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Several long-awaited bills that will have a significant impact on the trade community were approved by Congress this week and are expected to soon be signed into law by President Obama.

Legislation to reinstate trade promotion authority was passed by the Senate June 23 following approval by the House of Representatives the previous week. The TPA bill sets forth congressional objectives for trade agreement negotiations and provides for expedited congressional consideration of legislation implementing those agreements. The new grant of TPA will cover the Trans-Pacific Partnership, the Transatlantic Trade and Investment Partnership and any other trade agreement negotiated during a period of up to six years.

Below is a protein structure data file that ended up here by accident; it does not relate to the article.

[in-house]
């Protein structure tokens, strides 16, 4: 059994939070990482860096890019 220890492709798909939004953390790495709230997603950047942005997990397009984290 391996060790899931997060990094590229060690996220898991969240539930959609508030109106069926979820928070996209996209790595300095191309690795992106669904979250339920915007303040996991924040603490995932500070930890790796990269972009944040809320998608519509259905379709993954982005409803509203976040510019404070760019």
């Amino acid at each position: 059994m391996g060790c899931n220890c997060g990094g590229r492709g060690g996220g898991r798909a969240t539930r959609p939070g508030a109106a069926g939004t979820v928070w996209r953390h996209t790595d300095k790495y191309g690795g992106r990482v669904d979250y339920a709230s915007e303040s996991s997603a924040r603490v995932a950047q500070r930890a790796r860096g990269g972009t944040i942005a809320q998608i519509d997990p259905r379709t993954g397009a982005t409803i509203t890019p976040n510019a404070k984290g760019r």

Both the House and Senate also approved this week legislation to reauthorize the Generalized System of Preferences through Dec. 31, 2017. This action is retroactive to July 31, 2013, the date GSP expired, meaning that importers will be able to obtain refunds of duties paid since that date on goods otherwise eligible for GSP treatment. In addition, lawmakers modified and extended through Sept. 30, 2025, the duty preferences granted to products imported under the African Growth and Opportunity Act and the Haiti HOPE and HELP acts.

Included in the approved bills are changes to the antidumping and countervailing duty laws that are meant to make it easier for a petitioning domestic industry to prove injury and to give the Department of Commerce additional discretion in arriving at AD and CV margins against imported goods.

Finally, the House and Senate have agreed to conduct a conference to reconcile their different versions of a trade enforcement and facilitation bill. A final version is expected in the coming weeks, at which point it will have to be approved by each chamber before being sent to the White House for the president’s approval.

For more information on how these bills may affect you, please contact Nicole Bivens Collinson at (202) 730-4956.